Once a “wild west“ frontier for experimental urbanism, including vacant lot pop-up paradise gardens and squats, East Berlin is now well-established and integrated into the new global Berlin – it stands as a testament to German reunification.
The new building adds a significant architectural gesture to the area, helping to cement the perception of journalism, digital media and tech-based commerce as central to the identity of the multivalent German capital.
To find out more, Molteni&C Magazine caught up with Katrin Betschinger and Philippe Braun, the OMA architects who led the project.
How do you refer to journalism in the design the Axel Springer building?
Katrin Betschinger The core of the Axel Springer Campus building is its terraced atrium workspace, or the “Digital Valley”, which connects both the interior and exterior. In contrast to a traditional journalism office on enclosed building floors, the monumental windows on each end of the atrium showcase the work of individuals. On the 6th floor, a bridge crossing the atrium hosts the print and digital newsrooms, [making this work] accessible to the public who can directly experience the core of journalistic production.
What does that mean in terms of program?
Philippe Braun When Axel Springer SE launched the competition for this project, the publishing house was undergoing a rapid shift from traditional print publications to a broad spectrum of digital media, so adaptability and hybrid media were integral to the design from day one. New media has a fundamentally different reach and pace compared to daily newspapers and periodicals, but both digital and print journalism need a space for collaboration and generating ideas. Therefore we designed a workplace that would continually evolve.
The "Digital Valley" in the centre of the building is clearly meant to encourage interaction.
Can you give us more insight into how the design encourages exchange apart from this large-scale gesture?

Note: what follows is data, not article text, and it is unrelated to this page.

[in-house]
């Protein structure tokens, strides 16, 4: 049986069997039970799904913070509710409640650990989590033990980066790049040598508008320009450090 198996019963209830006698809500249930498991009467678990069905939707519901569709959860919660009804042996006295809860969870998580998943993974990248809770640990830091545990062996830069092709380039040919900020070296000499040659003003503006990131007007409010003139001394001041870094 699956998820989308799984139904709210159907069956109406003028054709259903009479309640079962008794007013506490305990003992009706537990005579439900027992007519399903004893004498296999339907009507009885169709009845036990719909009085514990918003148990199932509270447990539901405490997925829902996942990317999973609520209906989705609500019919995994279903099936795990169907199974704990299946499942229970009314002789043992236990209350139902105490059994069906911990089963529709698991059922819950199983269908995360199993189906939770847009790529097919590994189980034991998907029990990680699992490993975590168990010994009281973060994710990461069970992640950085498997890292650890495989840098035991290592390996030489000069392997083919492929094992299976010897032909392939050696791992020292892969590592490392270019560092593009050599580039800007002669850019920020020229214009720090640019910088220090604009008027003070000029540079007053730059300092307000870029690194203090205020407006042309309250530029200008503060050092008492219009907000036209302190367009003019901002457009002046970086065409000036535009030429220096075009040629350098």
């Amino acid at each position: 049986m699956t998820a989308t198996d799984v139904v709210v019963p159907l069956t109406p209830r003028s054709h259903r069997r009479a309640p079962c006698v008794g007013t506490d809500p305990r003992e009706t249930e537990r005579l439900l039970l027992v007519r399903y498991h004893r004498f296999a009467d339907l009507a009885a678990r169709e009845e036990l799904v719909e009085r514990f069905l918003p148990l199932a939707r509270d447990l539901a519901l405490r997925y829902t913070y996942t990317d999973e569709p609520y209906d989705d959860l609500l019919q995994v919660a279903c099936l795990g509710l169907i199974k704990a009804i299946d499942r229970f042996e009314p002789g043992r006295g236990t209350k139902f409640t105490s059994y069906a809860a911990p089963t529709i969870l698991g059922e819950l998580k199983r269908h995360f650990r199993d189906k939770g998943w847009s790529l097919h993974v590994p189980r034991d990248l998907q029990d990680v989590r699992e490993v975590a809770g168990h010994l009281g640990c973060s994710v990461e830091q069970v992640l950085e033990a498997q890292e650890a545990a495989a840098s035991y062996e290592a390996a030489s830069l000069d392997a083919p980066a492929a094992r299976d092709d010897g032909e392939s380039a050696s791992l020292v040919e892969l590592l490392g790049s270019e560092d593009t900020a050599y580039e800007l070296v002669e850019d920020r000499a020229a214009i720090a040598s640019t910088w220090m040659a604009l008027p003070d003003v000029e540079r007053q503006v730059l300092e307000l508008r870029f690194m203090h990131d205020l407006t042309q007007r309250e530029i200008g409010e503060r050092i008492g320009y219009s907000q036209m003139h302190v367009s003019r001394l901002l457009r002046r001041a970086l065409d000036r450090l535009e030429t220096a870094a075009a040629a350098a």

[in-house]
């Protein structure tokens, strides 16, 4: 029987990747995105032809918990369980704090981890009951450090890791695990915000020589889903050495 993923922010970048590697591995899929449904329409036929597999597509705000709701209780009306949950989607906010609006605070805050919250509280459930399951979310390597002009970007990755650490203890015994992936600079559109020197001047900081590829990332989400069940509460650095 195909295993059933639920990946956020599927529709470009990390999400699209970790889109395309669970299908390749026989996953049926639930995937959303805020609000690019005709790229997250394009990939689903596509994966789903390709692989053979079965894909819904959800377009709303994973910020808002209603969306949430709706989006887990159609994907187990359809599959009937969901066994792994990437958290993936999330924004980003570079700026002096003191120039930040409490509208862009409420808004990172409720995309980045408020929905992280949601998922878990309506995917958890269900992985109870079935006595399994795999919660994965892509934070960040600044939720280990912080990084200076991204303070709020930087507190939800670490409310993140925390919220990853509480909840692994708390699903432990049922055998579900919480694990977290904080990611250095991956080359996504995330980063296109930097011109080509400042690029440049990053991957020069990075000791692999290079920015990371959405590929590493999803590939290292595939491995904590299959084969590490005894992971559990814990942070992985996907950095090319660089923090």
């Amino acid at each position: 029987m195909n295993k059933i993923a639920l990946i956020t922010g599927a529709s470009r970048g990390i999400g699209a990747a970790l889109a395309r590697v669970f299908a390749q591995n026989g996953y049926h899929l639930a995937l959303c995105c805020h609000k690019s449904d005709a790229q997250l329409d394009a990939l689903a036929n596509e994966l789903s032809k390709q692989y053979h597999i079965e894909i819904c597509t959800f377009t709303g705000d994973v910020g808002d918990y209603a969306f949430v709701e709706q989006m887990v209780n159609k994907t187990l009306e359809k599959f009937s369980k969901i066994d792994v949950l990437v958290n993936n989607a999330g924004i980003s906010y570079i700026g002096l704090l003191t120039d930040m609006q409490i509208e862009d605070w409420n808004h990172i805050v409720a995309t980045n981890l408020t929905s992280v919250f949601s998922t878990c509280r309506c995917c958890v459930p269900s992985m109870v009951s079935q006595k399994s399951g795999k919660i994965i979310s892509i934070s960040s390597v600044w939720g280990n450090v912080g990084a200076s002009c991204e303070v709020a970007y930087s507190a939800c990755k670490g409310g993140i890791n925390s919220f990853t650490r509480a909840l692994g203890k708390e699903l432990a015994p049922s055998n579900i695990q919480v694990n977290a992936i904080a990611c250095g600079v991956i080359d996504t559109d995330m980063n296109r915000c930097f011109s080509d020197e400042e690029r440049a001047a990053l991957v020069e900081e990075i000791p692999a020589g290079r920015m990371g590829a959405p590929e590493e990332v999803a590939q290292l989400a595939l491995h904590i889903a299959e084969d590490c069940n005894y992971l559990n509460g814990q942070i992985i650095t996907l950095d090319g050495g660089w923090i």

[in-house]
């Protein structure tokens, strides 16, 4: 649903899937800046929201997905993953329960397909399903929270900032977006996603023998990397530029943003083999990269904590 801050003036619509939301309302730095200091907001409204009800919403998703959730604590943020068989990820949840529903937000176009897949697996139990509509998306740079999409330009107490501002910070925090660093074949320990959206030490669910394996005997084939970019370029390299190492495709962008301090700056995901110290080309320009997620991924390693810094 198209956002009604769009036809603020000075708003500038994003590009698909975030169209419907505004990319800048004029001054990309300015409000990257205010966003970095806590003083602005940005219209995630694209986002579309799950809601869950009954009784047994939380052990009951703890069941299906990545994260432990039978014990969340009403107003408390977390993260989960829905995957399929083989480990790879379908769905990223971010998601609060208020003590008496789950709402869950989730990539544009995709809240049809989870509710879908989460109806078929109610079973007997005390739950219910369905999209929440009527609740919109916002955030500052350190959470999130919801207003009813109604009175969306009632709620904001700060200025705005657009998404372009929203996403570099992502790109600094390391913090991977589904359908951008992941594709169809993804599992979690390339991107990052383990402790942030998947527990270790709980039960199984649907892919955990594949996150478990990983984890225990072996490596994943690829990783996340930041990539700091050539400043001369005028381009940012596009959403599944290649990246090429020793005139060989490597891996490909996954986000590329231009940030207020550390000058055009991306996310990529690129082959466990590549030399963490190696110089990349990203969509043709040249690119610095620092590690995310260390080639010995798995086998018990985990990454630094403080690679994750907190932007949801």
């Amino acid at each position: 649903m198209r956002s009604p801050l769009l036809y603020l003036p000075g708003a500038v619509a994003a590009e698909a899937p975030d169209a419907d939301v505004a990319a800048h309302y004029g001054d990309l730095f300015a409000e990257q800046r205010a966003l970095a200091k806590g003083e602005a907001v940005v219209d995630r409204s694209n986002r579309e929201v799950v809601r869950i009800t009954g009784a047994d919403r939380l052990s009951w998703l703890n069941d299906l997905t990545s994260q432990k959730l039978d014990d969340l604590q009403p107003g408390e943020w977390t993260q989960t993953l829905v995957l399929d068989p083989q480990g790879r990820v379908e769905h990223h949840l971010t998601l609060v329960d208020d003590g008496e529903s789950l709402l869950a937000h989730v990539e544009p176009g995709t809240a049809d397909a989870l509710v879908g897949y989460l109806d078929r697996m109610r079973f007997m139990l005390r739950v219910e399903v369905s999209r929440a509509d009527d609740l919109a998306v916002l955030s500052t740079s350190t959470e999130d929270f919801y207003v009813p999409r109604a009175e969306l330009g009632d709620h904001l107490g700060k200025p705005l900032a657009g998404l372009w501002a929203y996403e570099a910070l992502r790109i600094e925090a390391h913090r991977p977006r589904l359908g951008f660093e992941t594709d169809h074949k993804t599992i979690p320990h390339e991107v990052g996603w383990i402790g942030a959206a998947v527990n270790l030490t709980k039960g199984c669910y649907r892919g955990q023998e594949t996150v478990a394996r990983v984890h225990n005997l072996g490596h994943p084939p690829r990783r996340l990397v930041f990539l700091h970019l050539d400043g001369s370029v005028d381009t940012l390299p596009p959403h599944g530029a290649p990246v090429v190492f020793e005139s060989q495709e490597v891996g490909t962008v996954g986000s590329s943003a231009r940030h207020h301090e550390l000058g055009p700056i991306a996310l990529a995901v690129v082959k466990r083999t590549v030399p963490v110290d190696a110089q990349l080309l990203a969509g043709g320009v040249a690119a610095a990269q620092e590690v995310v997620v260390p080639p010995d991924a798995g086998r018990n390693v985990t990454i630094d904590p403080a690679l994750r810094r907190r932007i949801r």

PB The interaction is also facilitated by the furnishings OMA designed in collaboration with UniFor. The workstations and furniture elements were tailor-made to requests from the building’s end-users. UniFor manufactured a set of prototypes to be used for a month, and then incorporated the users’ feedback into the final design. The result is playful and versatile: most tables have double-layered surfaces so any location can be used for work, eating, or organisation; incorporated acoustic materials assure a comfortable soundscape anywhere in the atrium; and the pieces’ range of shapes and sizes allow for various working configurations.
KB What the furniture fosters on the small scale is further reinforced by a wide variety of spaces and programs inserted throughout the building – from the publicly accessible food and beverage outlets and co-working spaces on the ground floor to the event hall in the centre of the atrium, the collective staff kitchens and the outdoor working, sports and relaxation areas and vegetable gardens on the rooftop.
How does the design respond to the Silicon Valley "cool office" style, which is also popular in Berlin?
KB We looked for inspiration in the way tech companies organize their workspace since they are built around innovation, collaboration, and creativity. In Silicon Valley and beyond, these offices became known for their “fun” areas, but too often these “cool offices” are used purely as a branding tool. To OMA, it was important that we inject a good dose of seriousness – which is closer to the spirit of journalism and the German work context.
How is the building meant to attract talent? What statement does it make in the city and internationally?
KB Axel Springer’s new building acts both as a symbol and a tool – a building to draw the elite of digital Bohemia from Germany and abroad. Despite opening during the pandemic, the building has done well to provide a functional working environment in as much as work was allowed in the office by the Covid-19 restrictions. The adaptable configurations of the common working areas proved to be a significant asset for many of Axel Springer’s digital-native publications.
How does the building respond to its historic position in East Berlin?
KB The old Axel Springer headquarters was built in the West as a testimony to democratic journalism during the city’s division. The new campus is its modern reply. It sits on a site that was formerly East Germany and no-man’s land. The orientation of the atrium follows the former Wall’s path and looks out towards former West Germany, down the Zimmerstraße and Checkpoint Charlie, only a few blocks away.
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